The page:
We studied the regulation of intracellular pH (pHi) in single cultured astrocytes passaged once from the hippocampus of the rat, using the dye 2′,7′-biscarboxyethyl-5,6-carboxyfluorescein (BCECF) to monitor pHi. Intrinsic buffering power (βI) was 10.5 mM (pH unit)−1 at pHi 7.0, and decreased linearly with pHi; the best-fit line to the data had a slope of −10.0 mM (pH unit)−2. In the absence of HCO3−, pHi recovery from an acid load was mediated predominantly by a Na-H exchanger because the recovery was inhibited 88% by amiloride and 79% by ethylisopropylamiloride (EIPA) at pHi 6.05. The ethylisopropylamiloride-sensitive component of acid extrusion fell linearly with pHi. Acid extrusion was inhibited 68% (pHi 6.23) by substituting Li+ for Na+ in the bath solution. Switching from a CO2/HCO3−-free to a CO2/HCO3−-containing bath solution caused mean steady state pHi to increase from 6.82 to 6.90, due to a Na+-driven HCO3− transporter. The HCO3−-induced pHi increase was unaffected by amiloride, but was inhibited 75% (pHi 6.85) by 400 μM 4,4′-diisothiocyanatostilbene-2,2′-disulfonic acid (DIDS), and 65% (pHi 6.55–6.75) by pretreating astrocytes for up to ∼6.3 h with 400 μM 4-acetamide-4′-isothiocyanatostilbene-2,2′-disulfonic acid (SITS). The CO2/HCO3−-induced pHi increase was blocked when external Na+ was replaced with N-methyl-d-glucammonium (NMDG+). In the presence of HCO3−, the Na+-driven HCO3− transporter contributed to the pHi recovery from an acid load. For example, HCO3− shifted the plot of acid-extrusion rate vs. pHi by 0.15–0.3 pH units in the alkaline direction. Also, with Na-H exchange inhibited by amiloride, HCO3− increased acid extrusion 3.8-fold (pHi 6.20). When astrocytes were acid loaded in amiloride, with Li+ as the major cation, HCO3− failed to elicit a substantial increase in pHi. Thus, Li+ does not appear to substitute well for Na+ on the HCO3− transporter. We conclude that an amiloride-sensitive Na-H exchanger and a Na+-driven HCO3− transporter are the predominant acid extruders in astrocytes.
It is well established that the pH of the brain extracellular fluid (pHECF)1 can influence neuronal activity (for reviews, see Chesler and Kaila, 1992; Ransom, 1992), especially because many ion channels are sensitive to changes in extracellular pH (pHo) (for reviews see Moody, 1984; Chesler, 1990). For example, the open probability of the N-methyl-d-aspartate-activated channel decreases at progressively lower pHo values, with an apparent pK in the range 6.7–7.3 (Tang et al., 1990; Traynelis and Cull-Candy, 1990). The relationship between changes in pHECF and neuronal activity is complicated, however, because electrical activity itself can alter the pH of the brain extracellular fluid. The changes in pHECF elicited by neuronal firing are caused by the transport of acid–base equivalents across the plasma membrane of neurons and/or glia cells. This acid–base transport will have two effects. First, it obviously will affect the pHi of the cells doing the transport, as well as the pHECF in the microenvironment. Second, because acid–base transporters on neighboring cells generally are sensitive to such pHECF changes, there will be indirect effects on the pHi of these neighboring cells.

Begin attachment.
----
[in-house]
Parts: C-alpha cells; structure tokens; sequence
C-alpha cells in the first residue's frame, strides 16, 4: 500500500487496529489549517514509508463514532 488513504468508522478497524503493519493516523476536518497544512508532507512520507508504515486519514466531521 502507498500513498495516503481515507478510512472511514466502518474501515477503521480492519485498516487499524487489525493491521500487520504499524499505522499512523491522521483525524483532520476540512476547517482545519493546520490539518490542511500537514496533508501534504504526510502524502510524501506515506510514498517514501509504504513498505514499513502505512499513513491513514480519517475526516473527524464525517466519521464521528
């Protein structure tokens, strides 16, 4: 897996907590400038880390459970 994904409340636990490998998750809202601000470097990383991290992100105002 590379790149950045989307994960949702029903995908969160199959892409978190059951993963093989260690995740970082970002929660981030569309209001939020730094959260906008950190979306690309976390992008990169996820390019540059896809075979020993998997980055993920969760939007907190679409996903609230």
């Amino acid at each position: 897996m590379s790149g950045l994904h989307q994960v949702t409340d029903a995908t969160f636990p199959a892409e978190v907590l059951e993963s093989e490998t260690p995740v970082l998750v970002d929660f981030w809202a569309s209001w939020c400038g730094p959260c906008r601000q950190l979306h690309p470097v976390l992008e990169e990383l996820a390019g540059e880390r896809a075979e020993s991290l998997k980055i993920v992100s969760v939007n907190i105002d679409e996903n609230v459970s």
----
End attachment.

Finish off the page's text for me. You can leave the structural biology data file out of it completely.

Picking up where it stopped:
pHECF is thus in the position to mediate a complex interaction among neurons and glial cells. Indeed, the glial cells are thought to play a key role in regulating ECF composition, including pHECF, and the acid–base transporters of both invertebrate and mammalian glial cells are capable of modulating pHECF (see review by Deitmer and Rose, 1996). One such transporter thought to play an important role in regulating pHECF is the electrogenic Na/HCO3 cotransporter. A similar transporter was first described in the cells of the proximal tubule of salamander kidney (Boron and Boulpaep, 1983), where it moves Na+ and HCO3− across the basolateral membrane from the cell to the blood, with a Na+: HCO3− stoichiometry of 1:3 (Soleimani et al., 1987). The electrogenic Na/HCO3 cotransporter is independent of Cl−, but is inhibited by disulfonic stilbene derivatives, such as 4-acetamido-4′-isothiocyanatostilbene-2,2′-disulfonic acid (SITS) and 4,4′-diisothiocyanatostilbene-2,2′-disulfonic acid (DIDS). Electrogenic Na/HCO3 cotransporters were identified subsequently in a number of glial cells, including giant neuropile glial cells (Deitmer and Schlue, 1987, 1989) and connective glial cells (Szatkowski and Schlue, 1992) of the leech, astrocytes in the optic nerve of Necturus (Astion and Orkand, 1988), and Müller cells from the salamander retina (Newman, 1991; Newman and Astion, 1991). In the Müller cells, the electrogenic Na/HCO3 cotransporter has a Na+:HCO3− stoichiometry of 1:3, and moves HCO3− out of the cells (Newman, 1991; Newman and Astion, 1991). On the other hand, in leech neuropile glial cells, and perhaps others as well, it is thought that the cotransporters have a Na+:HCO3− stoichiometry of 1:2, and move HCO3− into the cells (Deitmer and Schlue, 1989; Deitmer, 1992; Munsch and Deitmer, 1994). It is not known whether the electrogenic Na/ HCO3 cotransporters with stoichiometries of 1:3 and 1:2 are different proteins.